Nebraska special election illustrates the potential power of abortion issue for Democrats: analysis
2020 photo of the Supreme Court Justices.

Democrats hoping the conservative Supreme Court's decision to overturn Roe vs. Wade will help their candidates in the 2022 midterm elections were invigorated by the results of the first congressional election since the ruling.

The rare, summertime special election was held to fill the vacancy created when Rep. Jeff Fortenberry (R-NE) resigned from Congress after being convicted on three felony charges.

"Nebraska’s first election following the U.S. Supreme Court’s abortion ruling offered an eye-opening glimpse of the issue’s power to drive voters and affect political outcomes," the Omaha World Herald reported on Saturday. "True, Republican State Sen. Mike Flood of Norfolk won Tuesday’s special election to fill Nebraska’s 1st Congressional District seat, as expected. But Sen. Patty Pansing Brooks of Lincoln came closer than any 1st District Democrat has done in decades. She ended up with nearly 47% of the vote in the two-way race and plenty of optimism about closing the gap to win a general election rematch in November."

The Democratic Party nominee in the district has not received more than 40% of the vote in the district since the 2006 blue wave, when Maxine Moul received 42% of the vote against Fortenberry.

Reporter Martha Stoddard interviewed Kevin Smith, chair of the University of Nebraska-Lincoln political science department.

“The closeness of the election was a genuine surprise to a lot of people,” Smith said. “The 1st District has not been considered competitive before.”

Both campaigns believe the abortion ruling played a large role in the closeness of the race.

Jessica Flanagain of the Flood campaign told the newspaper, “I definitely think the left was upset and fearful."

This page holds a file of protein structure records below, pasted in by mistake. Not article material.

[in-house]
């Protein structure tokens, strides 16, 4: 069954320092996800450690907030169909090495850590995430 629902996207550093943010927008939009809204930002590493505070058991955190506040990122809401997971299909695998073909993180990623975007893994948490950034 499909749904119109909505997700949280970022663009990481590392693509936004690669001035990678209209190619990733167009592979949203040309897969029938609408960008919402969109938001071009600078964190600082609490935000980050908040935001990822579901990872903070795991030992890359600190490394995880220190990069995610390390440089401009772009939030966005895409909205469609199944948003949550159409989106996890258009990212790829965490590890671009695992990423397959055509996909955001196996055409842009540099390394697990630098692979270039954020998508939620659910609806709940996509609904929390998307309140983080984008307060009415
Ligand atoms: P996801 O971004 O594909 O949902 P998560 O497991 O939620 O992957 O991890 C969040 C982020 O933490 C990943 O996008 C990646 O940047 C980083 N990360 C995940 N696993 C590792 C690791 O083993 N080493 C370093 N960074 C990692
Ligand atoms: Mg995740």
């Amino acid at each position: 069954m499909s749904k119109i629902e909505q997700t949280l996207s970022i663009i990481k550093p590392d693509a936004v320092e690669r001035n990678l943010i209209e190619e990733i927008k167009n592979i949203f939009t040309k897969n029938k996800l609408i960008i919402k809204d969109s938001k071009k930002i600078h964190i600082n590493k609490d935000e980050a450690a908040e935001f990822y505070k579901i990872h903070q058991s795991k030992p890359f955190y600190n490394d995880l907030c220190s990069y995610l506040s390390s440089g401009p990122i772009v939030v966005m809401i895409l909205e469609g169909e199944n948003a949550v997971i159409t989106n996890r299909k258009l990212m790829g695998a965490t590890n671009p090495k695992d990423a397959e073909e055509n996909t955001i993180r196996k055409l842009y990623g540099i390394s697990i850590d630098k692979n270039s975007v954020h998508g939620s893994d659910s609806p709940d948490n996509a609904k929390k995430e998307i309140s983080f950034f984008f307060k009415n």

“That’s a great motivator," she noted.

Pansing Brooks campaign manager Chris Triebsch believes it's the start of a trend.

“We’re still on the front end of that momentum as people become more aware of the full impact” of the ruling, Triebsch said. “I think people are very worried.”

The Nebraska Examiner reported on a study conducted by the Flood campaign.

"Fewer voters in the 1st District’s GOP-leaning counties voted in the special election than participated a month earlier in the May 10 primary election," the newspaper reported. "Voting in each of those counties was down by at least 18%, based on a post-election analysis done for Flood’s campaign. Additionally, 3% more voters showed up for the special election in Democratic-leaning Lancaster County than voted during the primary."

Danielle Conrad, a former Democratic state lawmaker, told the AP it was a "thrilling result."

“Patty far outpaced the conventional wisdom," he said. "I don’t think anybody expected her to perform this well in such a tough district.”

Democratic consultant Adrienne Elrod told the AP Democratic groups are seeing the results as a sign of momentum.

“I think they’re going to look at this as a bellwether, in a very positive way,” Elrod said.